The second technique proposed was scattering-based muon radiography. [7] Unlike absorption-based muon radiography, this technique requires two detectors, and utilizes muon scattering. Muons can scatter off atomic nuclei, and statistically will scatter off heavy elements (such as the uranium in the core of a nuclear reactor) at higher angles than lighter elements (such as calcium and silicon in the concrete of the building). By using two detectors, this technique can capture both the incoming and outgoing trajectory of a muon and use these tracks to calculate the location inside the reactor where the muon scattering occurred. This technique has high contrast between light and heavy atoms within the structure because heavy atoms scatter muons at high angles, making it ideal for locating the nuclear fuel within a reactor.

Approximately one muon hits any given centimeter of the Earth's surface every minute. [5] Thus both techniques rely on capturing millions of muons over a period of several months and have a resolution limited by the number of muons collected.

Imaging Fukushima Daiichi

Set-ups for both types of muon radiography were developed to image the reactors at Fukushima Daiichi. [5] Between 2014 and 2015 several measurements were taken using an absorption-based muon radiography set-up of the Unit-1 nuclear reactor. [8] From 2015 to 2017, additional measurements using the same technology were taken to include reactors Unit-2 and Unit-3. However these results have not yet been published. [5]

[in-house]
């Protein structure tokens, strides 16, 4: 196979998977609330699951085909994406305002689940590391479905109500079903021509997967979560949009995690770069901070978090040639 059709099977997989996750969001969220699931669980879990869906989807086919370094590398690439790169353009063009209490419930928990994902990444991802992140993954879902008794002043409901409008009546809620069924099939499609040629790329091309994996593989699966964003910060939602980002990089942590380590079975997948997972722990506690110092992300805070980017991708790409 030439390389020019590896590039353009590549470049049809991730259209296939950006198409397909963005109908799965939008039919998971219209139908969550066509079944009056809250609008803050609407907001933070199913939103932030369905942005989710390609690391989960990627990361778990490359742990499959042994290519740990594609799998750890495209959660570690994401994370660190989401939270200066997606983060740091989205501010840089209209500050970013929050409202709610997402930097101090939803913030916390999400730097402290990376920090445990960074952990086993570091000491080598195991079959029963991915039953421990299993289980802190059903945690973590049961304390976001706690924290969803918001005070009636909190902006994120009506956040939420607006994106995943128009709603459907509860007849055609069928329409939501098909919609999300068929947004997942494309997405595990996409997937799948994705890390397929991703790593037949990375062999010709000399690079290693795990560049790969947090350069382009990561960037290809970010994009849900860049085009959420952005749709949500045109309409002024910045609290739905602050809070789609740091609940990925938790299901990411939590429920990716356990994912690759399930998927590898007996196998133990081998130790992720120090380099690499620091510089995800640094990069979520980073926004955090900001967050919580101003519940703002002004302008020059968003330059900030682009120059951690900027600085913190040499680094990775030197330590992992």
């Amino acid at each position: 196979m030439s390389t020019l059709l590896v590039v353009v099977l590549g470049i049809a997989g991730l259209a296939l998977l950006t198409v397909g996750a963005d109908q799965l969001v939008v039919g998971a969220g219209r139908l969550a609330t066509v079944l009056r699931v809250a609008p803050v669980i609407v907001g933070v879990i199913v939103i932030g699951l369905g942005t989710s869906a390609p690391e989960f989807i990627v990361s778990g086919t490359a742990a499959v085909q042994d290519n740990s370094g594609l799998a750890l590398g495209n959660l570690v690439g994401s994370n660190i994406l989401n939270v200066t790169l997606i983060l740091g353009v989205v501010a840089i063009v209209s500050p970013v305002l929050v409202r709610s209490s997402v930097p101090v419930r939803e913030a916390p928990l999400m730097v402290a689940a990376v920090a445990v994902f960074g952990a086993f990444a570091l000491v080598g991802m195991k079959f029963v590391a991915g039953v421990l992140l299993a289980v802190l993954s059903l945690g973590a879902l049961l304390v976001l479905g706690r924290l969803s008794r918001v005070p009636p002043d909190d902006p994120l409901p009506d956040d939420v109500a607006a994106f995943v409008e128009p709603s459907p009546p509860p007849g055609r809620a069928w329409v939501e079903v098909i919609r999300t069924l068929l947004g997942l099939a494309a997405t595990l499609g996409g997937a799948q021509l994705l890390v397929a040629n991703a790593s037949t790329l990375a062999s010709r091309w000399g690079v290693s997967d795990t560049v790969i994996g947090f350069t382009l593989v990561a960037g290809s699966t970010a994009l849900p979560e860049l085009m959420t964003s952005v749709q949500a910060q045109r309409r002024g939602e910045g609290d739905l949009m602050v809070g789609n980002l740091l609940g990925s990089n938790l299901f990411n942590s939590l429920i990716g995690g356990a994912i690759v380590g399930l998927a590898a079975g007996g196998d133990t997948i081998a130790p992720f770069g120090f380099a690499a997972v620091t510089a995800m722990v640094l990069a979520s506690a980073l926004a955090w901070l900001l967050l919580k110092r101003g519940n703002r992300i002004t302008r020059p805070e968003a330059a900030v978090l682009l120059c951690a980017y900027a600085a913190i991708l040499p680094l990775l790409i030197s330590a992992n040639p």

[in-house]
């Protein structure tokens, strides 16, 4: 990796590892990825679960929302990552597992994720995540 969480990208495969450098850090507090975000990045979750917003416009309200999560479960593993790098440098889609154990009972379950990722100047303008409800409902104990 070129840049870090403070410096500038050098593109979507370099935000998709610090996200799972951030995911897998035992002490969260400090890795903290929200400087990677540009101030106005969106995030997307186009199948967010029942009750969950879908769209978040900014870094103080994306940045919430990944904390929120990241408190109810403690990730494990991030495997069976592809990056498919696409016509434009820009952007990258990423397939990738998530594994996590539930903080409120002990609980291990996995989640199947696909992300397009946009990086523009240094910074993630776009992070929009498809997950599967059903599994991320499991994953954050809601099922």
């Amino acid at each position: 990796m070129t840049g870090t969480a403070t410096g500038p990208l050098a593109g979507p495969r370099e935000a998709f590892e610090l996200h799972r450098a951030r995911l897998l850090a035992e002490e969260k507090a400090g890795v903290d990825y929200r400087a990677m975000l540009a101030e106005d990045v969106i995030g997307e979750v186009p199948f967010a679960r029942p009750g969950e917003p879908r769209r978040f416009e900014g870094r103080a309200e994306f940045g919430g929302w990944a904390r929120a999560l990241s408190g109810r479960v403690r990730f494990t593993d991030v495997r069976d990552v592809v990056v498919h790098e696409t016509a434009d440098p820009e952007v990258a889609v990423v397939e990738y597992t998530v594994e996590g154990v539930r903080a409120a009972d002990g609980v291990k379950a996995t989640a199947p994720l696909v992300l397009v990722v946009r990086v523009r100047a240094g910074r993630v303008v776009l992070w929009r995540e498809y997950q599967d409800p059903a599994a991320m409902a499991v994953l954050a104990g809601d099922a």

The absorption-based muon radiography of the Unit-1 nuclear reactor used three muon detectors placed next to two adjacent walls of the nuclear reactor building. Adding a second detector enhanced the ability of the measurement to capture the three-dimensionality of the structure while preserving some simplicity in the data processing. The measurement lasted 90 days, and produced images which reveal several structures within the reactor complex. These images were used to estimate the amount of uranium core still present in the reactor loading zone. The amount of dense material, inferred to be uranium, in the reactor loading zone was much less than had been present in the reactor before the accident, suggesting that the core had indeed melted through the bottom of the reactor containment vessel. However, one limitation of muon radiography is that cosmic muons generally only come from the skyward direction, making it difficult to image a sample below the detector. Thus, if the core has melted through the floor of the reactor building, it would be very difficult to locate with muon radiography. [8]